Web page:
In this sense discourse is used to describe written text and language while figure implies the various other forms that a text can have. All too often saying is privileged over seeing, reading over perceiving and universality over singularity. He stresses figure, form, and image in semiotic theories over language. It leaves one to question why there is such an emphasis on the written/ linguistic nature of discourse instead of the various forms that discourse can occur in. For the Ray Rice case it begs the question why must video evidence be necessary to truly begin to address the issue of domestic violence in the National Football League. Should not the other forms texts that tell this story also have substantial weight? In any case reflecting on the writing of Jean Francois Lyotard can provide a way to reflect on a myriad of socio-political issues including domestic violence and how we often fall into the trap of binary oppositions. Perhaps the texts we should start with is the stories of survivors and victims of domestic violence themselves, and allow their stories to transform our views and practices.

#VenusVs: Race & Meritocracy #NineForIX

 

Venus Williams playing World Team Tennis in Ma...

Venus Williams playing World Team Tennis in Mamaroneck, NY (Photo credit: Wikipedia)

Last night, I watched Venus Vs, part of ESPN’s Nine for IX series (the IX is for title nine/women in sports). For about the last forty minutes, it became the story of how Venus Williams, Wimbledon champion of numerous times, fought to earn women equal pay at Wimbledon. I found the story intriguing back then as I do now, but I would like to reflect very briefly on the first 15 minutes. Venus’ presence in the late 90’s was unwelcome in the all white world of professional tennis. One of the more troubling events I will never forget was when Venus was penalized for one of her hair beads falling onto the court. I think this is a microcosm of the embedded racist belief systems in U.S. American culture. Venus was viewed as a monstrosity all because of her hair. Her dark skin + braided hair did not fit the beauty standards of liberal white supremacy, and so she had to be disciplined for it. The far more disturbing for me is the documentary’s commitment to meritocracy (which is a process of white liberal racism). The narrative turn for the story happens to go like this: Venus Williams faces racist microaggressions from tennis whiteys; Venus Williams wins a lot; Venus Williams overcomes racism. See a problem here? I do. Defending race-based meritocracy is still protecting racist institutions. The onus is on the part of the oppressed to prove that their looks, culture, bodily presence, and race is acceptable in the face of white supremacy. In short, race-based meritocracy blames the victims of racism for their plight without confronting the racist line judges and tennis players who Venus had to deal with.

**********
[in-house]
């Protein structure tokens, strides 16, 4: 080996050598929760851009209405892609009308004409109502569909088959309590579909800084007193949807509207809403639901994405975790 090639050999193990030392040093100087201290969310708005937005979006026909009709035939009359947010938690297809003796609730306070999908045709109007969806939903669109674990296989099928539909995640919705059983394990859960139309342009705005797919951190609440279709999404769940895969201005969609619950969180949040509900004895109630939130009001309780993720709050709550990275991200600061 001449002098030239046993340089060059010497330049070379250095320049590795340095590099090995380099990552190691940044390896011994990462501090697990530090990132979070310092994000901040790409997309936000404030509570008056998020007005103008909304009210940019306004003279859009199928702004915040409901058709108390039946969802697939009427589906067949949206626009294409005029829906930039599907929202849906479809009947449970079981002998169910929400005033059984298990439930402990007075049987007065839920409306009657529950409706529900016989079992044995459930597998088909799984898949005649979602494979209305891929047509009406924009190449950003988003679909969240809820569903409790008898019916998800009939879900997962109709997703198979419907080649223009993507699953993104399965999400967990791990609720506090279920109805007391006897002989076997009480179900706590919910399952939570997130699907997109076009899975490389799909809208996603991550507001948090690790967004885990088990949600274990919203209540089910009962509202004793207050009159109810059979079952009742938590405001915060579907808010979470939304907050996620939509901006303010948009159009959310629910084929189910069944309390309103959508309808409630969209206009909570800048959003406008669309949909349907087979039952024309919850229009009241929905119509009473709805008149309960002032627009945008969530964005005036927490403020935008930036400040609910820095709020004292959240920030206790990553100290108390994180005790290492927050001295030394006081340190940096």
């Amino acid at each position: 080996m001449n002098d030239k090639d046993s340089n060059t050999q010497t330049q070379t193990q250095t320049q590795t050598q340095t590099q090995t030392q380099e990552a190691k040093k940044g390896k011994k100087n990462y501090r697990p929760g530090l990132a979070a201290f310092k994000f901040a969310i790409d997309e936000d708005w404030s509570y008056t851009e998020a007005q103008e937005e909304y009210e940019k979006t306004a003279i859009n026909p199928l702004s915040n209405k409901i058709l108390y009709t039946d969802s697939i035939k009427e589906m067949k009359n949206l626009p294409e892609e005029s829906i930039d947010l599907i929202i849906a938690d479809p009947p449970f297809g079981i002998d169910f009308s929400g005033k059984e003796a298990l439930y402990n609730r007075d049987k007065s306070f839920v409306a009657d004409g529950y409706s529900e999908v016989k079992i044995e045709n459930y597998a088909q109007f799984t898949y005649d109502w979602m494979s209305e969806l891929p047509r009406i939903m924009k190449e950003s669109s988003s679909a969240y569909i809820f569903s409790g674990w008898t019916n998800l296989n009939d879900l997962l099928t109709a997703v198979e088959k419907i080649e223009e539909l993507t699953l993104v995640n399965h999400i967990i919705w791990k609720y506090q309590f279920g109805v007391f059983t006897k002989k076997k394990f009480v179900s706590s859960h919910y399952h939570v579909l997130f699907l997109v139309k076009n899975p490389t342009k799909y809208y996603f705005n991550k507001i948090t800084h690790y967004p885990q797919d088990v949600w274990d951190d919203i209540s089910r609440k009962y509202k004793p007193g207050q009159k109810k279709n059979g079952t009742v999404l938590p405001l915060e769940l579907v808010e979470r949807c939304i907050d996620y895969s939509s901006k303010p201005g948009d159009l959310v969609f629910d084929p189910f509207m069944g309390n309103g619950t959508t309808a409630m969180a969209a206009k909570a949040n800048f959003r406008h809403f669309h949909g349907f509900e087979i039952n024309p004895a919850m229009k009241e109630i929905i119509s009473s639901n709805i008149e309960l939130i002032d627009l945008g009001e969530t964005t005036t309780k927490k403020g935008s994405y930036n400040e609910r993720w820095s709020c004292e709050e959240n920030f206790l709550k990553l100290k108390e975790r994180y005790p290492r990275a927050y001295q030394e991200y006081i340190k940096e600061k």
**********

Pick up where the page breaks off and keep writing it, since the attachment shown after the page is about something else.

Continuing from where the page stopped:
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True Story: I Once Met Pat Summerall

Pat Summerall at the Legends of Charity Event

Pat Summerall at the Legends of Charity Event (Photo credit: CynthiaSmoot)

When I was in undergrad, I had the honor of meeting Pat Summerall at a Campus Crusade for Christ meeting. It was the only CRU meeting I attended I think, but it was well worth it. He seemed to be a genuine, humble Christian.  He will be missed. Some of my best moments during high school was watching football games with him and color commentator John Madden.

Enjoy your rest, Pat Summerall.